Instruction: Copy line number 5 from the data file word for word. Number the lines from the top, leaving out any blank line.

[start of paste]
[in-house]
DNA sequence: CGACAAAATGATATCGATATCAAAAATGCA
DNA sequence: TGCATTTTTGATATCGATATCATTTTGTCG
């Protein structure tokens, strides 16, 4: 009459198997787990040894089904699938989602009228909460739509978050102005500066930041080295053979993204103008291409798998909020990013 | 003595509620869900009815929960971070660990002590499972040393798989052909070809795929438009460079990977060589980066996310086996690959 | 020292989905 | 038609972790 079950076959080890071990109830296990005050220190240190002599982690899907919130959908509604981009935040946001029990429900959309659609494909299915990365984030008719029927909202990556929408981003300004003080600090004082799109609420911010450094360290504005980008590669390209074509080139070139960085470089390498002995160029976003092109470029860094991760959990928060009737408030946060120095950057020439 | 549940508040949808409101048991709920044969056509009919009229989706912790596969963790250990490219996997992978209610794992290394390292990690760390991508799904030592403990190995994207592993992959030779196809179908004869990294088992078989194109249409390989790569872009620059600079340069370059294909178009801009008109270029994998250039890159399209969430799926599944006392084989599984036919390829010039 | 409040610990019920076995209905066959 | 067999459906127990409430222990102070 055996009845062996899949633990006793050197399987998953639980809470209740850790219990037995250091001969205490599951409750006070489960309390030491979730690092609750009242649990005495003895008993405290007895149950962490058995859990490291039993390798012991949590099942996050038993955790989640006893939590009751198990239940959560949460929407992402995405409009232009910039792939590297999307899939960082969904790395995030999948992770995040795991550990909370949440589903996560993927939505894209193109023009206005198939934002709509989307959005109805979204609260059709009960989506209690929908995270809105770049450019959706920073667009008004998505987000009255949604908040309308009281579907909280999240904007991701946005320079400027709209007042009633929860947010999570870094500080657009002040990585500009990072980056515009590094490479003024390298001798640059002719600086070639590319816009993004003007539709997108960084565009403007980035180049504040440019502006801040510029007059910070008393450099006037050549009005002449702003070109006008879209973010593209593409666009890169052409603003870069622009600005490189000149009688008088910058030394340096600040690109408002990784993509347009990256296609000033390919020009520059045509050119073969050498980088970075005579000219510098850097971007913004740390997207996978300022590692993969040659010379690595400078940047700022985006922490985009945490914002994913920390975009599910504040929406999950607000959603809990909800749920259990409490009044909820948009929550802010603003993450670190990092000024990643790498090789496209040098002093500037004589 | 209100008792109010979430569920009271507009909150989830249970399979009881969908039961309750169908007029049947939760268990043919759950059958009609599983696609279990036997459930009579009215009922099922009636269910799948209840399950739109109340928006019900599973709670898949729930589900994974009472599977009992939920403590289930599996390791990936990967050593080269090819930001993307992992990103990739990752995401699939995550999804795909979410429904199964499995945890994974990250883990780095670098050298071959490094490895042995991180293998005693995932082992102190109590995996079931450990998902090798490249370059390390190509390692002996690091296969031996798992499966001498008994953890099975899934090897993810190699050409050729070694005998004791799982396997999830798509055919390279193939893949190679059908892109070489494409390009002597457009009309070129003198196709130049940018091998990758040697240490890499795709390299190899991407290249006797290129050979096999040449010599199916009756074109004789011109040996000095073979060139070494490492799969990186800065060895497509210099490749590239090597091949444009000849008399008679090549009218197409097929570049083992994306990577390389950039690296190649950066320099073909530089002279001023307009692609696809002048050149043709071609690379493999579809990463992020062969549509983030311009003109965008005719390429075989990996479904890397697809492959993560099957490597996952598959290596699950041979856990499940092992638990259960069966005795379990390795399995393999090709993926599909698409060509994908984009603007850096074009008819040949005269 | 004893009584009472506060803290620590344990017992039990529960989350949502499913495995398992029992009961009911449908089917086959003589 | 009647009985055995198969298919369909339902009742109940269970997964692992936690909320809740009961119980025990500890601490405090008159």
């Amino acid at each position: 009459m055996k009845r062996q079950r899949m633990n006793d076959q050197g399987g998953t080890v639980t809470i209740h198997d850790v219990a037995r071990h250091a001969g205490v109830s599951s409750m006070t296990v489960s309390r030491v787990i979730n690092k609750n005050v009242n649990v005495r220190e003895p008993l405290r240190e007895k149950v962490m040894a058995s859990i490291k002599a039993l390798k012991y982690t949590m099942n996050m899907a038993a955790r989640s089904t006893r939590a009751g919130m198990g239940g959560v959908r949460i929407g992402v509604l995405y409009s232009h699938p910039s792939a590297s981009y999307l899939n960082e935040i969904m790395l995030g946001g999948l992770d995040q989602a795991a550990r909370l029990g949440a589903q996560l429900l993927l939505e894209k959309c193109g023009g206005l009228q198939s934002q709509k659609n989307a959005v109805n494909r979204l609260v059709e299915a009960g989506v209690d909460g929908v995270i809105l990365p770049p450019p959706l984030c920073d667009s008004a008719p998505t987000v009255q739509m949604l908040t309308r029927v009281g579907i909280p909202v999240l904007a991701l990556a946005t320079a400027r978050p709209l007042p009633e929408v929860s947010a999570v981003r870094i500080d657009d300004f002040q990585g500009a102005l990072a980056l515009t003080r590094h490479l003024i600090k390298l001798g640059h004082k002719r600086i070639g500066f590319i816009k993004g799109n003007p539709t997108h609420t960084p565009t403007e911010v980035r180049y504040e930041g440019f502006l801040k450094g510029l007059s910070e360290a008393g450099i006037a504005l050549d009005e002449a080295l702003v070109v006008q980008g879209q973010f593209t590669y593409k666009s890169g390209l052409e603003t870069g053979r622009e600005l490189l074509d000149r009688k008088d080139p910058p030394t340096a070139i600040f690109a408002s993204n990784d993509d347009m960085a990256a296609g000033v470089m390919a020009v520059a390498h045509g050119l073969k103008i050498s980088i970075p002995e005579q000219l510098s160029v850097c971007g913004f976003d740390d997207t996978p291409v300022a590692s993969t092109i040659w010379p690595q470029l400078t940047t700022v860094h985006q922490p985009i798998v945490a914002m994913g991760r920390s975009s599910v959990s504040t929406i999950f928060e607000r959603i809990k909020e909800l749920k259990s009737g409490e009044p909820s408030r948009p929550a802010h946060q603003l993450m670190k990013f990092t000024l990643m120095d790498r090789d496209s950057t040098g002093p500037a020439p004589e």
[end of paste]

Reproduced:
């Amino acid at each position: 009459m055996k009845r062996q079950r899949m633990n006793d076959q050197g399987g998953t080890v639980t809470i209740h198997d850790v219990a037995r071990h250091a001969g205490v109830s599951s409750m006070t296990v489960s309390r030491v787990i979730n690092k609750n005050v009242n649990v005495r220190e003895p008993l405290r240190e007895k149950v962490m040894a058995s859990i490291k002599a039993l390798k012991y982690t949590m099942n996050m899907a038993a955790r989640s089904t006893r939590a009751g919130m198990g239940g959560v959908r949460i929407g992402v509604l995405y409009s232009h699938p910039s792939a590297s981009y999307l899939n960082e935040i969904m790395l995030g946001g999948l992770d995040q989602a795991a550990r909370l029990g949440a589903q996560l429900l993927l939505e894209k959309c193109g023009g206005l009228q198939s934002q709509k659609n989307a959005v109805n494909r979204l609260v059709e299915a009960g989506v209690d909460g929908v995270i809105l990365p770049p450019p959706l984030c920073d667009s008004a008719p998505t987000v009255q739509m949604l908040t309308r029927v009281g579907i909280p909202v999240l904007a991701l990556a946005t320079a400027r978050p709209l007042p009633e929408v929860s947010a999570v981003r870094i500080d657009d300004f002040q990585g500009a102005l990072a980056l515009t003080r590094h490479l003024i600090k390298l001798g640059h004082k002719r600086i070639g500066f590319i816009k993004g799109n003007p539709t997108h609420t960084p565009t403007e911010v980035r180049y504040e930041g440019f502006l801040k450094g510029l007059s910070e360290a008393g450099i006037a504005l050549d009005e002449a080295l702003v070109v006008q980008g879209q973010f593209t590669y593409k666009s890169g390209l052409e603003t870069g053979r622009e600005l490189l074509d000149r009688k008088d080139p910058p030394t340096a070139i600040f690109a408002s993204n990784d993509d347009m960085a990256a296609g000033v470089m390919a020009v520059a390498h045509g050119l073969k103008i050498s980088i970075p002995e005579q000219l510098s160029v850097c971007g913004f976003d740390d997207t996978p291409v300022a590692s993969t092109i040659w010379p690595q470029l400078t940047t700022v860094h985006q922490p985009i798998v945490a914002m994913g991760r920390s975009s599910v959990s504040t929406i999950f928060e607000r959603i809990k909020e909800l749920k259990s009737g409490e009044p909820s408030r948009p929550a802010h946060q603003l993450m670190k990013f990092t000024l990643m120095d790498r090789d496209s950057t040098g002093p500037a020439p004589e």